The first of the ‘modern’ (still present today) ethnic groups of Zambia to arrive were the Tonga and Ila peoples (sometimes combined as the Tonga-Ila), who migrated from the Congo area in the late 15th century. By 1550 they had occupied the Zambezi Valley and plateau areas north of where Lake Kariba is now – and which is still their homeland today. Next to arrive were the Chewa. Between the 14th and 16th centuries they followed a long and circuitous route via Lakes Mweru, Tanganyika and Malawi before founding a powerful kingdom covering much of present-day eastern Zambia, as well as parts of Malawi and Mozambique. Today the Chewa are still the largest group in eastern Zambia.
The Bemba (most notably the ruling Ngandu clan) had migrated from Congo by crossing the Luapula River into northern Zambia by around 1700. Meanwhile, the Lamba people migrated to the area of the Copperbelt in about 1650. At around the same time, the related Lala settled in the region around Serenje.
In western Zambia, the Lozi people established a dynasty and the basis of a solid political entity that still exists. The Lozi’s ancestors may have migrated from what is now Angola as early as AD 450.
Early 19th Century
In the early 19th century, the fearsome reputation of the newly powerful and highly disciplined warrior army under the command of Shaka Zulu in KawZulu Natal (South Africa) led to a domino effect as groups who lived in his path fled elsewhere and in turn displaced other groups. This included the Ngoni, who fled to Malawi and Zambia, as well as the Makololo who moved into southern Zambia, around the towns of Kalomo and Monze, and who were eventually forced further west into southwest Zambia, where they displaced more Tonga people.
Also around this time, the slave trade, which had existed for many centuries, increased considerably. Swahili-Arabs, who dominated the trade on the east coast of Africa, pushed into the interior; many people from Zambia were captured and taken across Lake Malawi and through Mozambique or Tanzania to be sold in the slave markets of Zanzibar.
The Colonial Era
David Livingstone, the Scottish explorer, journeyed through large swaths of Zambia, including the lower Zambezi, where he came upon a magnificent waterfall never before seen by a European, naming it Victoria Falls in homage to royalty back home. On a subsequent trip, Livingstone died while searching for the source of the Nile in northern Zambia. His heart was buried under a tree near the spot where he died, in Chief Chitambo’s village, southeast of Lake Bangweulu.
In 1885 claims over African territory by European powers were settled at the Berlin Conference and the continent was split into colonies and spheres of influence – Britain claimed Rhodesia (Zambia and Zimbabwe) and Malawi.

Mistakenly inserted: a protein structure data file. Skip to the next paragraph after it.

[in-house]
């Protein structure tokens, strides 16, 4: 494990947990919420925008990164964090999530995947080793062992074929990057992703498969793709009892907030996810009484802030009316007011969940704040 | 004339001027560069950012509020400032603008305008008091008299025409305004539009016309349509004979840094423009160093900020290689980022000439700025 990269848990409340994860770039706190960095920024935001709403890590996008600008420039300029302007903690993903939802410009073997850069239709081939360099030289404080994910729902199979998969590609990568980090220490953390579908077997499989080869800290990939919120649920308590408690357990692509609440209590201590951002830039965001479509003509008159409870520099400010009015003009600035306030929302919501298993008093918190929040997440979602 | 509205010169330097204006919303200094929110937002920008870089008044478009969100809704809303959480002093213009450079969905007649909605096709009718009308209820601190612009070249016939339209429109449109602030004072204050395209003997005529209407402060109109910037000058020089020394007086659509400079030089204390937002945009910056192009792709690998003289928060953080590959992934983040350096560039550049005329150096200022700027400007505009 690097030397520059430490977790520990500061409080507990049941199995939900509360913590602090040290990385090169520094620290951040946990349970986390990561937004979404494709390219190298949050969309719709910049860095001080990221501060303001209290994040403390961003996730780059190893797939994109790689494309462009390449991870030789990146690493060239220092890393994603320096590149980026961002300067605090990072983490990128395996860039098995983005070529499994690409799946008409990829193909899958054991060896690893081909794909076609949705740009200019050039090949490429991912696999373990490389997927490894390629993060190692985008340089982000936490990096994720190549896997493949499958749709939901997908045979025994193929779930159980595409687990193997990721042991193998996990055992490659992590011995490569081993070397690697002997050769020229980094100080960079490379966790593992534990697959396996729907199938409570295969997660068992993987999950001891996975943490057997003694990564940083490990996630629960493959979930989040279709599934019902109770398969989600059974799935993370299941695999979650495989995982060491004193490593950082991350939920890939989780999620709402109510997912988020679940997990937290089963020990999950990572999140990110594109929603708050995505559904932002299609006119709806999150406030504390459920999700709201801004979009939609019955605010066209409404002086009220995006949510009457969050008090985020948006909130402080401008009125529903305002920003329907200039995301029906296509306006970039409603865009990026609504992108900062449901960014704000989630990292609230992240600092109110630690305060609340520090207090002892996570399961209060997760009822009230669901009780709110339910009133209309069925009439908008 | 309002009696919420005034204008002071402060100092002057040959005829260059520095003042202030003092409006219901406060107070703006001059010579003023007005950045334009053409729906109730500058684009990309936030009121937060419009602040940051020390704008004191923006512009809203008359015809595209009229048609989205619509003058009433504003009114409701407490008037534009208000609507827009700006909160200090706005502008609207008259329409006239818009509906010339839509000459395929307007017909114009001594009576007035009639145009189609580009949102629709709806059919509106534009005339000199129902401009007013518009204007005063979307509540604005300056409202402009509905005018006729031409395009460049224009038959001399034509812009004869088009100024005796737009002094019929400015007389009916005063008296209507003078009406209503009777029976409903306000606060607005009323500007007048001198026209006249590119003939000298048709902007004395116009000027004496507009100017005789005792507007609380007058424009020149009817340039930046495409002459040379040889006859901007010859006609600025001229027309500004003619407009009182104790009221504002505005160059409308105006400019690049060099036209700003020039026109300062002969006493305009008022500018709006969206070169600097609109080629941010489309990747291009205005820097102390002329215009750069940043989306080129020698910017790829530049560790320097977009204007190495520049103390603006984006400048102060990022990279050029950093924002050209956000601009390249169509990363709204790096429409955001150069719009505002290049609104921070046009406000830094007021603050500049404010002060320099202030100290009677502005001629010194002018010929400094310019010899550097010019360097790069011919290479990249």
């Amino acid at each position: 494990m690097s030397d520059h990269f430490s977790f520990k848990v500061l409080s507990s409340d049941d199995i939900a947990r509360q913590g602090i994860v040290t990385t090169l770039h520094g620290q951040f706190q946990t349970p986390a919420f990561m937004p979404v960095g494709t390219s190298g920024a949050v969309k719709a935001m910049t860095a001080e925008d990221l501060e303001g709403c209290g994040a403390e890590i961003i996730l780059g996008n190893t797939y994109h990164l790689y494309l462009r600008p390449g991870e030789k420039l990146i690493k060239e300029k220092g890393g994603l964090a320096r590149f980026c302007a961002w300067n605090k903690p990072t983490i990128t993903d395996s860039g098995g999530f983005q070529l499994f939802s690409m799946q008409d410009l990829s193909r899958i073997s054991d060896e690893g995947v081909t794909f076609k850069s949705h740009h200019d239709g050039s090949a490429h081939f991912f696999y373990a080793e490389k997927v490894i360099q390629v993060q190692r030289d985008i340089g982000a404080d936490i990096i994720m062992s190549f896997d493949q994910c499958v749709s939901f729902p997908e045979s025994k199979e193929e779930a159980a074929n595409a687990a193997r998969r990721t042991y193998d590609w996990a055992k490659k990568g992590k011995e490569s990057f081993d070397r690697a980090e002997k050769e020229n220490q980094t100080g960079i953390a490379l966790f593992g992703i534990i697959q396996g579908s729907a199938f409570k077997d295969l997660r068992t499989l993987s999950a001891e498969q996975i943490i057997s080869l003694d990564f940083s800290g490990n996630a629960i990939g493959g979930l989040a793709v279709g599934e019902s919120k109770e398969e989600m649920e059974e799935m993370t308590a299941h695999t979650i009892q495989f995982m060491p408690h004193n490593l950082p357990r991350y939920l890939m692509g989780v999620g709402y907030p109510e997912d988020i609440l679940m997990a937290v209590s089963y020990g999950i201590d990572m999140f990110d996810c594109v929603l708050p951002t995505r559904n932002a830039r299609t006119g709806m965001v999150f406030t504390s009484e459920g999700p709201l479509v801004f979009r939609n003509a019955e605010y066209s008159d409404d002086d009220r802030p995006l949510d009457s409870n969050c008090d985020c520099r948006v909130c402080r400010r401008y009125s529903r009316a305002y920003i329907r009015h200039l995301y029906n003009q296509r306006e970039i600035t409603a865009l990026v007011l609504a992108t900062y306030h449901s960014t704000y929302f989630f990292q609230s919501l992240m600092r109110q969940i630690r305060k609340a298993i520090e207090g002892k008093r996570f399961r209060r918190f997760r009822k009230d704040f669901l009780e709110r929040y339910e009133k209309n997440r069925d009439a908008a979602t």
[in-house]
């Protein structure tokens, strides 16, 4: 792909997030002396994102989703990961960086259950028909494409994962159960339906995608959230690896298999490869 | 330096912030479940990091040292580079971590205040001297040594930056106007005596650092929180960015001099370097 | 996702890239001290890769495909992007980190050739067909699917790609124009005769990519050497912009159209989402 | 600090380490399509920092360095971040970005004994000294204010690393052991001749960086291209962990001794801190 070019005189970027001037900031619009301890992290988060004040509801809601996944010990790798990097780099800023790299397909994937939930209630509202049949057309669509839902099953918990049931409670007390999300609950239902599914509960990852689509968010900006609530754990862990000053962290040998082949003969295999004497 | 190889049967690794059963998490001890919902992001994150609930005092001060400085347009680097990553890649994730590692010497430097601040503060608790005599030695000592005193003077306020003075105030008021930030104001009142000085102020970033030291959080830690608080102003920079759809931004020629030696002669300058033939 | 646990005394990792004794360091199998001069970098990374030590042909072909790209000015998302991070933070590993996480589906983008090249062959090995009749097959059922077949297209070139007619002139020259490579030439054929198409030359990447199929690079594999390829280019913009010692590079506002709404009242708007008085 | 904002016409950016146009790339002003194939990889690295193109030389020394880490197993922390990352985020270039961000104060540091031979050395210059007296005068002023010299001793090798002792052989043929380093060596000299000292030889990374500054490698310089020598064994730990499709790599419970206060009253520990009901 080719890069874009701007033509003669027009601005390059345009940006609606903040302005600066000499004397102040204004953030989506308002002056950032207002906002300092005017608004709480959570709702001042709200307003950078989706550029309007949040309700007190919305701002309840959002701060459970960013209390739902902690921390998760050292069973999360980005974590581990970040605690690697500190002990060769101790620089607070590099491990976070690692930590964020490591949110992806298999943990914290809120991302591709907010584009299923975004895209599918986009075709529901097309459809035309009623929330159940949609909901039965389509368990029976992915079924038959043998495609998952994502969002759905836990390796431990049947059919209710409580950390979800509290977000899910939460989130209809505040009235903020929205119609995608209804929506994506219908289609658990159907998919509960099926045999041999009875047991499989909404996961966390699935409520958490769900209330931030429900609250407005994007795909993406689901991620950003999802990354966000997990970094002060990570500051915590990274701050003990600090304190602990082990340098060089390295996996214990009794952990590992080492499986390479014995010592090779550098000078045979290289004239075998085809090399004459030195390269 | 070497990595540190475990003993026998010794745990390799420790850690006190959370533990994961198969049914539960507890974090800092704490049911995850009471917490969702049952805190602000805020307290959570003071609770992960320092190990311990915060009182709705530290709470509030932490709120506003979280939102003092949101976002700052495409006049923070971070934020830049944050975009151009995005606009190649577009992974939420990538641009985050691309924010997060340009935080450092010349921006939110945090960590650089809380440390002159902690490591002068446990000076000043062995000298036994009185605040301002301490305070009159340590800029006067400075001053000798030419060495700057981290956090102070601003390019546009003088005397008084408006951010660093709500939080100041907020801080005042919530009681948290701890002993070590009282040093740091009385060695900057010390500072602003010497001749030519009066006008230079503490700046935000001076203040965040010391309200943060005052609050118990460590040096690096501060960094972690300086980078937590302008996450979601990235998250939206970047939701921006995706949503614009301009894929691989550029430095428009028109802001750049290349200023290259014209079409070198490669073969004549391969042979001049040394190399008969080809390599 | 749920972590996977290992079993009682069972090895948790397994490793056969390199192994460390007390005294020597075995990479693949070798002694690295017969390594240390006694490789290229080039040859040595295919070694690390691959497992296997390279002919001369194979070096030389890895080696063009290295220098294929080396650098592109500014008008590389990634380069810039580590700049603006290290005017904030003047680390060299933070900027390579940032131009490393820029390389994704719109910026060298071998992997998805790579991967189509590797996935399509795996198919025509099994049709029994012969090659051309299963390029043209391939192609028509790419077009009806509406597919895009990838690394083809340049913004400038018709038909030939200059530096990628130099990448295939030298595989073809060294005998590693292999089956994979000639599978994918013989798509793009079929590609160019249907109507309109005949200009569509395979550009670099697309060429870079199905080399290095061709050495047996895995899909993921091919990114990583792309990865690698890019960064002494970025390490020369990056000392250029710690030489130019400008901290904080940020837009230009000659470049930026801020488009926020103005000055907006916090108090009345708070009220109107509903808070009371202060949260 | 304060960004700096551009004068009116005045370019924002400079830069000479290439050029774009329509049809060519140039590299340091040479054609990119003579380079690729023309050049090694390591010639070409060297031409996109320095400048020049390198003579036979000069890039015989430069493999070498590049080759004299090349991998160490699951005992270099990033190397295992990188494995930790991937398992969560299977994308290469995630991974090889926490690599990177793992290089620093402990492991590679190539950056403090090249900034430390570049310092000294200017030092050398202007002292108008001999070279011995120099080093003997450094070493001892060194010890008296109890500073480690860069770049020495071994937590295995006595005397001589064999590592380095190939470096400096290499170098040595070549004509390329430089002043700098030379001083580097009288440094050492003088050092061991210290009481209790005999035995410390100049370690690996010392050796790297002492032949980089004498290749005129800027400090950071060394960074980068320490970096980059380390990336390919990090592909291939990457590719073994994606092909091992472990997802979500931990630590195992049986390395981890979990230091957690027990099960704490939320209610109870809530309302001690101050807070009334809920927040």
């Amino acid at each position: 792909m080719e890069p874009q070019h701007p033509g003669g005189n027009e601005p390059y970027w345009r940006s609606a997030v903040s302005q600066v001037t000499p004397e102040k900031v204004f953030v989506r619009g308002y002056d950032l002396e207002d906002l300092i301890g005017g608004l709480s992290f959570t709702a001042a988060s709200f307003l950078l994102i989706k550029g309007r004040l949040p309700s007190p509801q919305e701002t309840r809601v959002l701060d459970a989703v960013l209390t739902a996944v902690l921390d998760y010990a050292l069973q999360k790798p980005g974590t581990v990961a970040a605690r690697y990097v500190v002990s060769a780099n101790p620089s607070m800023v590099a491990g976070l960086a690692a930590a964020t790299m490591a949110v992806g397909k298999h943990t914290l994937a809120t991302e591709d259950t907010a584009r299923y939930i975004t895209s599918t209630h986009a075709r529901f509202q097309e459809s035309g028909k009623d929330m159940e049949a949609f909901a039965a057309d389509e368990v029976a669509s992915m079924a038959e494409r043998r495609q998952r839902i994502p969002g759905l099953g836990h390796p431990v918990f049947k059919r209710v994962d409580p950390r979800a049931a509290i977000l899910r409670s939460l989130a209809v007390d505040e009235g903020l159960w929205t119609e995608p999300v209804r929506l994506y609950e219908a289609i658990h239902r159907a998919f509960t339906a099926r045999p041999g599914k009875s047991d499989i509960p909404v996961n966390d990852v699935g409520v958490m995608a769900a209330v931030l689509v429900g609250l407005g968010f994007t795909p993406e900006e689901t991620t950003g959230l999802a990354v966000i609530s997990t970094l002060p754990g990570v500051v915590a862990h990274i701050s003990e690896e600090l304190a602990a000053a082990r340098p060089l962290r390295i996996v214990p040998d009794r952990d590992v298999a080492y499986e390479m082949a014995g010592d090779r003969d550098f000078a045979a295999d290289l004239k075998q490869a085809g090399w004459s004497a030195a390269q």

This ‘new’ territory did not escape the notice of entrepreneur Cecil John Rhodes, who was already establishing mines and a vast business empire in South Africa. Rhodes’ British South Africa Company (BSAC) laid claim to the area in the early 1890s and was backed by the British government in 1895 to help combat slavery and prevent further Portuguese expansion in the region.
Two separate territories were initially created – North-Western Rhodesia and North-Eastern Rhodesia – but these were combined in 1911 to become Northern Rhodesia. In 1907 Livingstone became the capital. At around the same time, vast deposits of copper were discovered in the area now called the Copperbelt.
In 1924 the colony was put under direct British control and in 1935 the capital was moved to Lusaka. To make them less dependent on colonial rule, settlers soon pushed for closer ties with Southern Rhodesia and Nyasaland (Malawi), but various interruptions (such as WWII) meant that the Federation of Rhodesia and Nyasaland did not come about until 1953.
Independence & Kaunda
In Zambia the United National Independence Party (UNIP) was founded in the late 1950s by Dr Kenneth Kaunda, who spoke out against the federation on the grounds that it promoted the rights of white settlers to the detriment of the indigenous African population. As other African countries gained independence, Zambian nationalists opposed colonial forces through civil disobedience and a small but decisive conflict called the Chachacha Rebellion.
Northern Rhodesia became independent a year after the federation was dissolved and changed its name to Zambia. While the British government had profited enormously from Northern Rhodesia, the colonialists chose to spend a large portion of this wealth on the development of Southern Rhodesia (now Zimbabwe).
After gaining independence, Zambia inherited a British-style multiparty political system. Kaunda, as leader of the majority UNIP, became the new republic’s first president. The other main party was the African National Congress (ANC), led by Harry Nkumbula. But Kaunda disliked opposition. In one swift move during 1972, he disbanded the Zambian ANC, created the ‘second republic’, declared UNIP the sole legal party and made himself the only presidential candidate.
Consequently Kaunda remained in power for the next 27 years. His rule was based upon ‘humanism’ – his own mix of Marxism and traditional African values. The civil service was increased, and nearly all private businesses (including the copper mines) were nationalised. But corruption and mismanagement, exacerbated by a fall in world copper prices, doomed Zambia to become one of the poorest countries in the world by the end of the 1970s. The economy continued to flounder, and Zambia’s trade routes to the coast through neighbouring countries (such as Zimbabwe and Mozambique) were closed in retaliation for Kaunda’s support for several liberation movements in the region.